You know, I've never been too much concerned with the rise in the number of women's sports teams as a significant part of the societal movement toward equality for women in all aspects of life. That some mens' teams have been lost is an unfortunate, and in my view unnecessary, consequence. The whole women's movement and its consequences for men in all aspects of life is a complicated topic, with many nuances. Just in recent times have people who know about these things started studying the impact on boys and men--and so on society as a whole. Anyway it's hard for me to believe that most colleges and universities (and in particular those with big-time football and/or basketball programs) can't find the money to sponsor "minor" sports--not so minor to those who participate in them. Even knowing that only a few of the big boys (no pun here) actually make money in their athletic programs does not change my thinking on this. When I see the lists of how many hangers on go to Bowl games, I am disgusted that some of those same institutions have dropped mens' programs. With DIII schools, I am not surprised that mens' teams are lost when a school does the math and knows that it has to comply to receive Federal money.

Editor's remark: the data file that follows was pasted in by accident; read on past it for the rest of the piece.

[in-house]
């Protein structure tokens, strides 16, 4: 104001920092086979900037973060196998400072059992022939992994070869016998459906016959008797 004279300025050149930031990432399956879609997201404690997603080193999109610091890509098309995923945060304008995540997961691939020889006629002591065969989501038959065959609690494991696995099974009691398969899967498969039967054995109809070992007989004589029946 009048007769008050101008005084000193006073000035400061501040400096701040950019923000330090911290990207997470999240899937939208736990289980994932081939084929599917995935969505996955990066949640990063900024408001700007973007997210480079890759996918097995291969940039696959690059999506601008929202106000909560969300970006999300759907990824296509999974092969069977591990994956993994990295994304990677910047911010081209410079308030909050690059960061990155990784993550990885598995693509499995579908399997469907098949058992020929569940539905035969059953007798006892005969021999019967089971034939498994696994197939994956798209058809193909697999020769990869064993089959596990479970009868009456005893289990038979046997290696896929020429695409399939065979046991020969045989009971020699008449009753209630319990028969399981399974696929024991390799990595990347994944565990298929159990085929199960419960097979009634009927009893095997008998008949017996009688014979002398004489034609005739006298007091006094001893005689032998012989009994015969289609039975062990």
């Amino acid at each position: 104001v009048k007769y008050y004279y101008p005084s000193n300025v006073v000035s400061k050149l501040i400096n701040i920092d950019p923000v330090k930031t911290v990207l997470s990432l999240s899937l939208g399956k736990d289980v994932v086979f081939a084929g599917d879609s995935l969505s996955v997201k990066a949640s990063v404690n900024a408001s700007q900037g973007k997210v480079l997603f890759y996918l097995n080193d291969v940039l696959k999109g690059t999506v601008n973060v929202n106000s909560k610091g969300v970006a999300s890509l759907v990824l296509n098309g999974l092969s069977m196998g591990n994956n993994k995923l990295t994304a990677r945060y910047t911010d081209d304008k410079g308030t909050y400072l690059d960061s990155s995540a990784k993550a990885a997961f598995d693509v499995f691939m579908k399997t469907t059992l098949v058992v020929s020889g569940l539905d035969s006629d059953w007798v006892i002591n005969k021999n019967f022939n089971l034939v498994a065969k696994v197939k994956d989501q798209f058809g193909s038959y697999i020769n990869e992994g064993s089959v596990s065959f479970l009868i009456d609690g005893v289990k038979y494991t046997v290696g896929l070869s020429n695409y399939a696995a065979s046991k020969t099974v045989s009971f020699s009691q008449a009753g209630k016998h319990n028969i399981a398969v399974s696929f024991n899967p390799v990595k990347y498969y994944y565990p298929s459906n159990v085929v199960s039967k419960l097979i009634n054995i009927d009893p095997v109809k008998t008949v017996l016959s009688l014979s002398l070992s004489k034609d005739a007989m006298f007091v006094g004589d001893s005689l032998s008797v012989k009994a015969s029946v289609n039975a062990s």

I do recall a fairly recent study that showed the number of participants in high school wrestling has climbed in the last twenty years. By the way, another counting of programs indicates that college wrestling is not the sport most dropped. Cross country, indoor track and field, golf, tennis, rowing (!), outdoor track and field, and swimming have all been lost in greater numbers (in part, I think, because not as many schools offered wrestling to start with. But what a list.) Having watched a lot of college wrestling and track and field for a long time, one of the ironies for me is that the decrease in the number of teams in these sports has actually resulted in a higher level of competition in Division III. Wrestling is harder to gauge--but I'm told the competitive level is way up, And look at the national records in DIII T & F and what has happened to them in the last decade or more. As more DI and DII schools drop wrestling and track and field, dedicated athletes look for somewhere to compete, and this trickles down (or up) to DIII. At least that's my theory--in addition to realizing that today's athletes are bigger, stronger, and better trained than the athletes of the past.
How schools adding football fits into all this, in light of Title IX, is another interesting discussion as they fight for male students. It would be fascinating to be a fly on a campus wall when the discussions of adding a football comes up. This makes my head hurt. Fascinating discussion on this board: passionate, learned, and educational. We have to do something between O:OO on the clock and kick off.